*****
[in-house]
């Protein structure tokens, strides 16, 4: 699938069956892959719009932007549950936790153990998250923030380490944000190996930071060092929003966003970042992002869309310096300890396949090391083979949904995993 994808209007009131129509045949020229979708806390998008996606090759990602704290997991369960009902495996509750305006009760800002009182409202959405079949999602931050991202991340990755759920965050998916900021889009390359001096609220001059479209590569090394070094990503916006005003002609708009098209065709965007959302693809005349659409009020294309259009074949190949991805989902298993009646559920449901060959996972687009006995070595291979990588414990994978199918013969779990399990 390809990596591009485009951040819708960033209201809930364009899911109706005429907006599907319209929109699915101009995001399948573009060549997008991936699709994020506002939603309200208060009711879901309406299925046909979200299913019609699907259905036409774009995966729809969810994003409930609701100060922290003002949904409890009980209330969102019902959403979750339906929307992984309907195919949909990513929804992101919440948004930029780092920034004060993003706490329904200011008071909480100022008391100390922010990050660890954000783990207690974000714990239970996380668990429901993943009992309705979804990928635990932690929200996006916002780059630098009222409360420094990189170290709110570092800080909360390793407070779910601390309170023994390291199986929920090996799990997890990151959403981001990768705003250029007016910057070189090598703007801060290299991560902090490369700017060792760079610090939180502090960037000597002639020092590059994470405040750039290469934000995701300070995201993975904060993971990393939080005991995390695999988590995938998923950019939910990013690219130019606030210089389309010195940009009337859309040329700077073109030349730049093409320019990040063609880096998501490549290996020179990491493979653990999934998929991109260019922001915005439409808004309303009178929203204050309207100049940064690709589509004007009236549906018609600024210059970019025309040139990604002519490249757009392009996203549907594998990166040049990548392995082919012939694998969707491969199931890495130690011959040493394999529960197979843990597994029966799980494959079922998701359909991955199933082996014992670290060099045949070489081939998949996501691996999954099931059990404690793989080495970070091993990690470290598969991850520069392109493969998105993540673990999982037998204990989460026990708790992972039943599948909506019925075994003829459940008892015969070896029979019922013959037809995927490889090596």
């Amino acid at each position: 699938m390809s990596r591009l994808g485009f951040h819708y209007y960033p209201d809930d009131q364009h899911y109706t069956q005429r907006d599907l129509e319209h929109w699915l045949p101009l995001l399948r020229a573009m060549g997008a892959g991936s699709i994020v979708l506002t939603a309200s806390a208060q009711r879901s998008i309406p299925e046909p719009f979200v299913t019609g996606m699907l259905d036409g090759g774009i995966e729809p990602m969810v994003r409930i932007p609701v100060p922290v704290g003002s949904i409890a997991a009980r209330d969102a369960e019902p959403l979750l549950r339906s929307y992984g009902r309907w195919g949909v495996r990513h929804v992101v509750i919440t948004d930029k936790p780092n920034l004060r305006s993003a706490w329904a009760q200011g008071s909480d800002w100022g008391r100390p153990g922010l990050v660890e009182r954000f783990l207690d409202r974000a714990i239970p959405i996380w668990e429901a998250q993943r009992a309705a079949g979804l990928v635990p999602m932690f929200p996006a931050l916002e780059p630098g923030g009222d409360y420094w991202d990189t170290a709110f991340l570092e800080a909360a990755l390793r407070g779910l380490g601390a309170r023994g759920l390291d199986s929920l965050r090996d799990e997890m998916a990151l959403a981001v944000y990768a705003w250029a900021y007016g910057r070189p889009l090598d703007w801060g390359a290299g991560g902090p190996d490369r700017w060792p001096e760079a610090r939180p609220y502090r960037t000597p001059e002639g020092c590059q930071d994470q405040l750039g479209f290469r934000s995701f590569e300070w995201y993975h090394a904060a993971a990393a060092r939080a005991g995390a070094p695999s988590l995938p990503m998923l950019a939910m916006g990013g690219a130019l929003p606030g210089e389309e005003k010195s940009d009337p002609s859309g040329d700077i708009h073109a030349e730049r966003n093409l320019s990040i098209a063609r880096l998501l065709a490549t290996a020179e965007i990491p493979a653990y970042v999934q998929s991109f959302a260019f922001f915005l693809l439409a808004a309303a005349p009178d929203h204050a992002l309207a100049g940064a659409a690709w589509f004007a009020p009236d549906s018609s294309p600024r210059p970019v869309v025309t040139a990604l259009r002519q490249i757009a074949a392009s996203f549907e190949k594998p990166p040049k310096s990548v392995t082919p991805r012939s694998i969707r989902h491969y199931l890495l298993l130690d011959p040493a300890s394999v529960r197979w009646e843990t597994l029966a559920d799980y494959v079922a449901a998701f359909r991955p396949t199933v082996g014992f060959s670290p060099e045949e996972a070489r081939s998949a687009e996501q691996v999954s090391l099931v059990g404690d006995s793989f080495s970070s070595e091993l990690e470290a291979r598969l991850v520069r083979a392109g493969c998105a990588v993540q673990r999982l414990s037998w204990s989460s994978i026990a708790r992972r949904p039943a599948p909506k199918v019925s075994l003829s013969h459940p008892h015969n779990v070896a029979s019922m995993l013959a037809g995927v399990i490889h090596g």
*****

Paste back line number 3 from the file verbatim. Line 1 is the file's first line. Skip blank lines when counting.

């Amino acid at each position: 699938m390809s990596r591009l994808g485009f951040h819708y209007y960033p209201d809930d009131q364009h899911y109706t069956q005429r907006d599907l129509e319209h929109w699915l045949p101009l995001l399948r020229a573009m060549g997008a892959g991936s699709i994020v979708l506002t939603a309200s806390a208060q009711r879901s998008i309406p299925e046909p719009f979200v299913t019609g996606m699907l259905d036409g090759g774009i995966e729809p990602m969810v994003r409930i932007p609701v100060p922290v704290g003002s949904i409890a997991a009980r209330d969102a369960e019902p959403l979750l549950r339906s929307y992984g009902r309907w195919g949909v495996r990513h929804v992101v509750i919440t948004d930029k936790p780092n920034l004060r305006s993003a706490w329904a009760q200011g008071s909480d800002w100022g008391r100390p153990g922010l990050v660890e009182r954000f783990l207690d409202r974000a714990i239970p959405i996380w668990e429901a998250q993943r009992a309705a079949g979804l990928v635990p999602m932690f929200p996006a931050l916002e780059p630098g923030g009222d409360y420094w991202d990189t170290a709110f991340l570092e800080a909360a990755l390793r407070g779910l380490g601390a309170r023994g759920l390291d199986s929920l965050r090996d799990e997890m998916a990151l959403a981001v944000y990768a705003w250029a900021y007016g910057r070189p889009l090598d703007w801060g390359a290299g991560g902090p190996d490369r700017w060792p001096e760079a610090r939180p609220y502090r960037t000597p001059e002639g020092c590059q930071d994470q405040l750039g479209f290469r934000s995701f590569e300070w995201y993975h090394a904060a993971a990393a060092r939080a005991g995390a070094p695999s988590l995938p990503m998923l950019a939910m916006g990013g690219a130019l929003p606030g210089e389309e005003k010195s940009d009337p002609s859309g040329d700077i708009h073109a030349e730049r966003n093409l320019s990040i098209a063609r880096l998501l065709a490549t290996a020179e965007i990491p493979a653990y970042v999934q998929s991109f959302a260019f922001f915005l693809l439409a808004a309303a005349p009178d929203h204050a992002l309207a100049g940064a659409a690709w589509f004007a009020p009236d549906s018609s294309p600024r210059p970019v869309v025309t040139a990604l259009r002519q490249i757009a074949a392009s996203f549907e190949k594998p990166p040049k310096s990548v392995t082919p991805r012939s694998i969707r989902h491969y199931l890495l298993l130690d011959p040493a300890s394999v529960r197979w009646e843990t597994l029966a559920d799980y494959v079922a449901a998701f359909r991955p396949t199933v082996g014992f060959s670290p060099e045949e996972a070489r081939s998949a687009e996501q691996v999954s090391l099931v059990g404690d006995s793989f080495s970070s070595e091993l990690e470290a291979r598969l991850v520069r083979a392109g493969c998105a990588v993540q673990r999982l414990s037998w204990s989460s994978i026990a708790r992972r949904p039943a599948p909506k199918v019925s075994l003829s013969h459940p008892h015969n779990v070896a029979s019922m995993l013959a037809g995927v399990i490889h090596g």